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Province gives boost to busing

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The province says it will provide more travel options in underserved areas in the northwest.

Northern Development and Mines minister Michael Gravelle and Transportation minister Steven Del Duca, alongside Thunder Bay-Atikokan MPP Bill Mauro, announced Friday in Thunder Bay that the Ontario Northland Transportation Commission will work in collaboration with existing private carriers, such as Kasper Transportation, to introduce or increase bus service to regional communities.

The communities that will benefit from this collaboration include Fort Frances, Atikokan, Emo, Rainy River, Hearst, Hornepayne, White River, Red Lake, Red Rock, and others.

The province said return service will be offered five days a week between all communities serviced by the ONTC (an operational enterprise agency of the province providing inter-community bus, passenger rail, rail freight, and remanufacturing and repair services in Northern Ontario) or private carriers.

“The Ontario Northland Transportation Commission connects communities and residents to essential services in Northern Ontario,” noted Gravelle.

“Investing in service options through the ONTC, and in collaboration with private carriers, demonstrates the province's commitment to increasing travel options in underserved areas,” he added.

“Our government is committed to building stronger communities by making transportation options more convenient and better connected,” said Del Duca.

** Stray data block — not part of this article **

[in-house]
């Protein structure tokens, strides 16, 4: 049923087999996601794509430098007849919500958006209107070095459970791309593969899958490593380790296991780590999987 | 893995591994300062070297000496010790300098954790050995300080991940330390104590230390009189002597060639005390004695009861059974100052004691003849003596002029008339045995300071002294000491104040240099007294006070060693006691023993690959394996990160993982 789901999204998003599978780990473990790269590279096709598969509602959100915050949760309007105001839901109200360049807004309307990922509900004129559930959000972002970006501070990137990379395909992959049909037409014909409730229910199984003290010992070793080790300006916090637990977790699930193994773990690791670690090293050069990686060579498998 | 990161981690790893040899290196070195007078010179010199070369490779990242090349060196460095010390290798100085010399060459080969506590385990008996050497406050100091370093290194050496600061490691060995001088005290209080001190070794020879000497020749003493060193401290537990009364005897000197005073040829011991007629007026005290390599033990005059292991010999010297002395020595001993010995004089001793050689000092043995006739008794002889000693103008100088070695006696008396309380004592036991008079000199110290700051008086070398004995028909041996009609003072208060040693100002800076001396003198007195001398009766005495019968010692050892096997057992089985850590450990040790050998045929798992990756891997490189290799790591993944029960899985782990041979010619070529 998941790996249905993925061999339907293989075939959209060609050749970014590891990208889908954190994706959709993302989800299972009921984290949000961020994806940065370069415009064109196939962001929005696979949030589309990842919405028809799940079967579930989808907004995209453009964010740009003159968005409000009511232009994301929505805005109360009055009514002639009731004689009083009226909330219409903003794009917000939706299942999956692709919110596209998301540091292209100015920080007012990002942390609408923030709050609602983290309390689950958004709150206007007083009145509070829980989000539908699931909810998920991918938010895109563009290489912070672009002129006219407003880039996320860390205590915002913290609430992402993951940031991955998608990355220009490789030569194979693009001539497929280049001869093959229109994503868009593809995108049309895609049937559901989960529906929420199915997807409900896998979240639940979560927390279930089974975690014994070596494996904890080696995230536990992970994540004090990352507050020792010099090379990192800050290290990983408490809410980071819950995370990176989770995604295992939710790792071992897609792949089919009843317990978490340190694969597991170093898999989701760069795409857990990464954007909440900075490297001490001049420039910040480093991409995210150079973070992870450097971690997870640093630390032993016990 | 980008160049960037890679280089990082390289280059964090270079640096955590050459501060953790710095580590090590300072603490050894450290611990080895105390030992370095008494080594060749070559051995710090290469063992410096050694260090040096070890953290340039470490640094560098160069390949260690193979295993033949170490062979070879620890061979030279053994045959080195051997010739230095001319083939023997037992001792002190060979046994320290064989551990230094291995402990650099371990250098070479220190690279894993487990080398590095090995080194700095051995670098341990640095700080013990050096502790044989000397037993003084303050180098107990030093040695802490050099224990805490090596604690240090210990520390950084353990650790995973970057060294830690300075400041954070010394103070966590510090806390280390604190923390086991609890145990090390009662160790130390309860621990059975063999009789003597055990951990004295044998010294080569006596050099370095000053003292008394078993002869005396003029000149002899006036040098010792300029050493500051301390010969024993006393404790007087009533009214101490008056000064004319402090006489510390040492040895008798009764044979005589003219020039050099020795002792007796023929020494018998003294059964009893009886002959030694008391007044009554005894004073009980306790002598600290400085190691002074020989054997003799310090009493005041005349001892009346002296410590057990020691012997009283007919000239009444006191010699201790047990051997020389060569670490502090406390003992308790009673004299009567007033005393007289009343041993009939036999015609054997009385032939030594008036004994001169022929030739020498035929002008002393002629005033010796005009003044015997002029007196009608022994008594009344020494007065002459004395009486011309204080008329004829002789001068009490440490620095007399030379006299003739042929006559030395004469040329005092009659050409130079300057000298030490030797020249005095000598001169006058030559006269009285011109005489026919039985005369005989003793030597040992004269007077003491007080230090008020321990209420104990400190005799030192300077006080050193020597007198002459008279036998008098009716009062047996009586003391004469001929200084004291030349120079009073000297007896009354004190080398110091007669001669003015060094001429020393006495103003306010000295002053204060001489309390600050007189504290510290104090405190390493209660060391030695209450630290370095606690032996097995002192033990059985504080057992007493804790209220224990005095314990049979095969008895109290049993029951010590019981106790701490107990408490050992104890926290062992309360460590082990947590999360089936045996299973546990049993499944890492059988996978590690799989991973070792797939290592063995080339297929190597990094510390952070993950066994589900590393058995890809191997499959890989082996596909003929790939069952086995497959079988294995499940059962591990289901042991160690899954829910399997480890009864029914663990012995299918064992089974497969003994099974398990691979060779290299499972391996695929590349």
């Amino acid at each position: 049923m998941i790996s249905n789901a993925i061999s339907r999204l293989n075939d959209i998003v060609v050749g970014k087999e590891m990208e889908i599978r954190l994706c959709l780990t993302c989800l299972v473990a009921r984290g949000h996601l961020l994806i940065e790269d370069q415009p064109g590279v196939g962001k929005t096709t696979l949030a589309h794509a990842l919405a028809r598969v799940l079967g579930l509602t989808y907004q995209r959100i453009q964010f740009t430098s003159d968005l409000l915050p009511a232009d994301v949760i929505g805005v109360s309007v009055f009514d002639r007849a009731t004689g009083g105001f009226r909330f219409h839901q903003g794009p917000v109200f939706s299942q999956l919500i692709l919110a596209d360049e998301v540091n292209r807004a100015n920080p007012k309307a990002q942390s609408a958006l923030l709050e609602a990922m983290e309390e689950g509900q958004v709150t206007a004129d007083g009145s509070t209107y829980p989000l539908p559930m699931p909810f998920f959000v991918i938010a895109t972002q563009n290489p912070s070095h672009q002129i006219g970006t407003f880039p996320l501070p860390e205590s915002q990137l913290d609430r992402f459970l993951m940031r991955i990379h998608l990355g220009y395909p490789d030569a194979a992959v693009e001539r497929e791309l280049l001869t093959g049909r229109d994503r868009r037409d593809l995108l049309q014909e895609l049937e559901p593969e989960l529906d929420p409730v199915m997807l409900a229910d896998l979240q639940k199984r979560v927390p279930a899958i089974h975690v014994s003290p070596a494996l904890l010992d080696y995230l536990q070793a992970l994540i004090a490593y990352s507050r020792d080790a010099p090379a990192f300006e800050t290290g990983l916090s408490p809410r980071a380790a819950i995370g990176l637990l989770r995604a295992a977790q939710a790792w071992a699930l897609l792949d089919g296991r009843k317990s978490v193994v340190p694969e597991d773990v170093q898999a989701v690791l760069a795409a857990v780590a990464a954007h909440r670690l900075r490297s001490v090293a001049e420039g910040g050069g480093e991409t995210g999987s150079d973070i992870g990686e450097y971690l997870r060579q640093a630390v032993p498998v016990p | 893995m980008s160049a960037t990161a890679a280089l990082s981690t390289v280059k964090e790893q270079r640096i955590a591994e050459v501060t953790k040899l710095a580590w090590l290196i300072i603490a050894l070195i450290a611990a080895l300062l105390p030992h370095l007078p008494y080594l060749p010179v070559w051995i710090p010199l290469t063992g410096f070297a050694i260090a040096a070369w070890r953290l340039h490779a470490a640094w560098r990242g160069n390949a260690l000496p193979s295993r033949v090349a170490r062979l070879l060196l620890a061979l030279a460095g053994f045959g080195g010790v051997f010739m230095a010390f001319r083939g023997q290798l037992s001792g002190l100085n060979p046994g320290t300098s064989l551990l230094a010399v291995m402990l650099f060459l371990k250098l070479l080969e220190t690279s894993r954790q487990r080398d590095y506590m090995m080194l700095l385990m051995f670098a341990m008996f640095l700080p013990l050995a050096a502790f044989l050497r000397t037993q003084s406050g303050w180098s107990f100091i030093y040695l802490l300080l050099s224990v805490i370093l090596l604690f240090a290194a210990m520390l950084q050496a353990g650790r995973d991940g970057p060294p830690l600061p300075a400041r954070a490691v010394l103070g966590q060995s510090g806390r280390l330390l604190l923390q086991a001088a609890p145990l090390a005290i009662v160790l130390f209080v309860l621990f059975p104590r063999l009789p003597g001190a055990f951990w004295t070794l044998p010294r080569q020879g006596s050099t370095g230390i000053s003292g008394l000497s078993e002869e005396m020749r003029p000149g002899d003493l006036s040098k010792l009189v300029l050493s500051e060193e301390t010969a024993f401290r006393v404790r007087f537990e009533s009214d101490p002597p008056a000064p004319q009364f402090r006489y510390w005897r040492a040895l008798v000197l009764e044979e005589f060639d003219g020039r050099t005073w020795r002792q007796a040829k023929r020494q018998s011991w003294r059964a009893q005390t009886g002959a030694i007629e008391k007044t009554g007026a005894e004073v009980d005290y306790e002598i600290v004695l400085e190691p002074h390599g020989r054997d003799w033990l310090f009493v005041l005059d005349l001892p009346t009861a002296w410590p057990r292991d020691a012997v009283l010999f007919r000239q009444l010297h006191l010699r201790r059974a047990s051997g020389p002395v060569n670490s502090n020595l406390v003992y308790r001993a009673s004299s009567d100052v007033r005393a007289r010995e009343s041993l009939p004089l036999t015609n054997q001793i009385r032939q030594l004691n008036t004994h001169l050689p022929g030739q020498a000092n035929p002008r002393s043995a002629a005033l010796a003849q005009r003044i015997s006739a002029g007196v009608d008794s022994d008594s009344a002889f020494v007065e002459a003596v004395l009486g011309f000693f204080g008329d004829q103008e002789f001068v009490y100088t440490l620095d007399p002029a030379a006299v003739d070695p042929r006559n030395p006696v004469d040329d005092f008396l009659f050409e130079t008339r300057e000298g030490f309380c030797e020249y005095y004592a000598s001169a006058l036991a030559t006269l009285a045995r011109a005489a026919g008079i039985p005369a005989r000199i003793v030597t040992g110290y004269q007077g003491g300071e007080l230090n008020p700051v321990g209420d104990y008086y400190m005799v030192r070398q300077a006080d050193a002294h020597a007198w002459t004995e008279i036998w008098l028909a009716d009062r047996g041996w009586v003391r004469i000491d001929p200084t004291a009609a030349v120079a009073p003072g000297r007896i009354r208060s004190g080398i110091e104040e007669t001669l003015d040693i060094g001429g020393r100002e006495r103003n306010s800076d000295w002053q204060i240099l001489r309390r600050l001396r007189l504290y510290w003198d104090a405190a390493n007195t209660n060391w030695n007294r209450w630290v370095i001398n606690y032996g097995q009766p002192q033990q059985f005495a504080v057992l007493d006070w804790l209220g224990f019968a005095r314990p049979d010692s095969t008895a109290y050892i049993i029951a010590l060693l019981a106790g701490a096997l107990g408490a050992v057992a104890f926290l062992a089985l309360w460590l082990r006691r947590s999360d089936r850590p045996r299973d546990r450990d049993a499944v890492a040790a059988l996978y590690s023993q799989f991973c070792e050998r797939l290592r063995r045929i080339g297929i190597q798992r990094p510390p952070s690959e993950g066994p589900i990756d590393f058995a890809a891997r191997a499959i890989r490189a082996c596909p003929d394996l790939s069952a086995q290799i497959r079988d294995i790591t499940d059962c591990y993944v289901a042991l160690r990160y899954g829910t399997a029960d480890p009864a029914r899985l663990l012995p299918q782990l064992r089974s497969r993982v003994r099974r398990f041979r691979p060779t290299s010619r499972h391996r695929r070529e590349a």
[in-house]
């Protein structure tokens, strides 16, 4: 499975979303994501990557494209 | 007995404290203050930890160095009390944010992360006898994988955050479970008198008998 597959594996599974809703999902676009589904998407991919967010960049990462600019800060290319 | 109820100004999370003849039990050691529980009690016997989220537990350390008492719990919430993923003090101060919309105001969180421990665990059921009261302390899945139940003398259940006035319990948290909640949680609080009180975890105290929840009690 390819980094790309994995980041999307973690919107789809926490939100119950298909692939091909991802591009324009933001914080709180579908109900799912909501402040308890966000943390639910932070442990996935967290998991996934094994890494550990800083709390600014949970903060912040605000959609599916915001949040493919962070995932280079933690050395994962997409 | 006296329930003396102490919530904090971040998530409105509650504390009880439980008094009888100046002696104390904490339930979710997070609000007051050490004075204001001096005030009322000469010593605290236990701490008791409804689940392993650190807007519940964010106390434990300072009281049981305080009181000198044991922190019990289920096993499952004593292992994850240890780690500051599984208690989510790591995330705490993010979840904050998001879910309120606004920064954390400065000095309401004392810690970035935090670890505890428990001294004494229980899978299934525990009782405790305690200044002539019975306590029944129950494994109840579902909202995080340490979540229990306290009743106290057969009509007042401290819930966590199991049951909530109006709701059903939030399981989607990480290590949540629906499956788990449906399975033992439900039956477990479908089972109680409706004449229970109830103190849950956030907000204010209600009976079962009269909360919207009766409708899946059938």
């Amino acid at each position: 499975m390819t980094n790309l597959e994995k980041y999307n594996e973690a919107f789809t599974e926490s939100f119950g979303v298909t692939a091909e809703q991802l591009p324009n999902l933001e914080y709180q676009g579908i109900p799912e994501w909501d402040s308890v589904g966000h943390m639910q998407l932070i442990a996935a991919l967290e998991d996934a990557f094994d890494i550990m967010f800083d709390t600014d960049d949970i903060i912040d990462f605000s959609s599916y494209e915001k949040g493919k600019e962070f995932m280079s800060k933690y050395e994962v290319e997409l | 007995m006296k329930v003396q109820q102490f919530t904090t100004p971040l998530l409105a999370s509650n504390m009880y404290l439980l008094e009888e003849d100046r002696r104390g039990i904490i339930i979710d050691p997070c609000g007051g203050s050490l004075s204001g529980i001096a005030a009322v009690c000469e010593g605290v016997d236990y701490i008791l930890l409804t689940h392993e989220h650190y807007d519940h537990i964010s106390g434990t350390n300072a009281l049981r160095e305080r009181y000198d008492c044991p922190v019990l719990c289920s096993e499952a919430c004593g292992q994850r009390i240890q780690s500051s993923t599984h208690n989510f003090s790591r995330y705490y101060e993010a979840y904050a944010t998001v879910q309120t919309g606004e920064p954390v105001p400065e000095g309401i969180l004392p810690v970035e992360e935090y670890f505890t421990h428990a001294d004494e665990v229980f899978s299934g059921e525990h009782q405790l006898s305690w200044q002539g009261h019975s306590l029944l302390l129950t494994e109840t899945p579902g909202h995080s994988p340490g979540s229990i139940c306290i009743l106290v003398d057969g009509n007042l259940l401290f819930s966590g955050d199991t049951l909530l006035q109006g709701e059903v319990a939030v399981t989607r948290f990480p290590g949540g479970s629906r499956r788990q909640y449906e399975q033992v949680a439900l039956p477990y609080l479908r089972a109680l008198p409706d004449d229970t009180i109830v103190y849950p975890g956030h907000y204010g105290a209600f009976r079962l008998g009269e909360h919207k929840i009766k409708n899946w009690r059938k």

“This funding will help more people in rural and remote areas get to and from their appointments, access important services, and maintain an active and independent lifestyle,” he remarked.

“I am pleased that our government is improving inter-community bus services for northern municipalities,” echoed Mauro.

“Having a reliable transportation system in smaller remote communities will enhance the quality of life for northern residents who will now have access to services, medical facilities, and family in other communities.”

Kasper Wabinski, owner of Kasper Transportation, could not be reached for comment by the Times.

However, in a Dec. 2 article in the Thunder Bay Chronicle-Journal, Wabinski was quoted as saying they'll soon be expanding to offer service in Fort Frances, Kenora, and Red Lake, as well as extending its current service from Longlac to Hearst to connect with ONTC.

Kasper currently offers service from Thunder Bay to Longlac and Sioux Lookout, and from Sioux Lookout to Winnipeg.

“It's great news for us to be able to work with ONTC so we're not in it alone,” Wabinski told the Chronicle-Journal.

“It's challenging to build a transportation business in Northern Ontario, where the [population] numbers aren't necessarily up like in big cities but the need is still there, so sometimes you have to be creative,” he added.

Wabinski noted the plan eventually is to have it so bus routes will connect from the north all the way to southern Ontario.

The province is investing $5.2 million in new buses and technology enhancements to improve inter-community bus services delivered through the ONTC.

Friday's announcement also included the launch of a new Community Transportation Grant Program to “help municipalities, indigenous communities, and other organizations throughout the province provide more travel options in areas that are not served, or underserved, by public transit and inter-community bus.”

With the Community Transportation Grant Program, up to $30 million over five years is available to municipalities, who can apply for grants starting last Friday.

An additional $10 million will be available to indigenous communities, indigenous-led organizations, and not-for-profit organizations starting in the summer of 2018.

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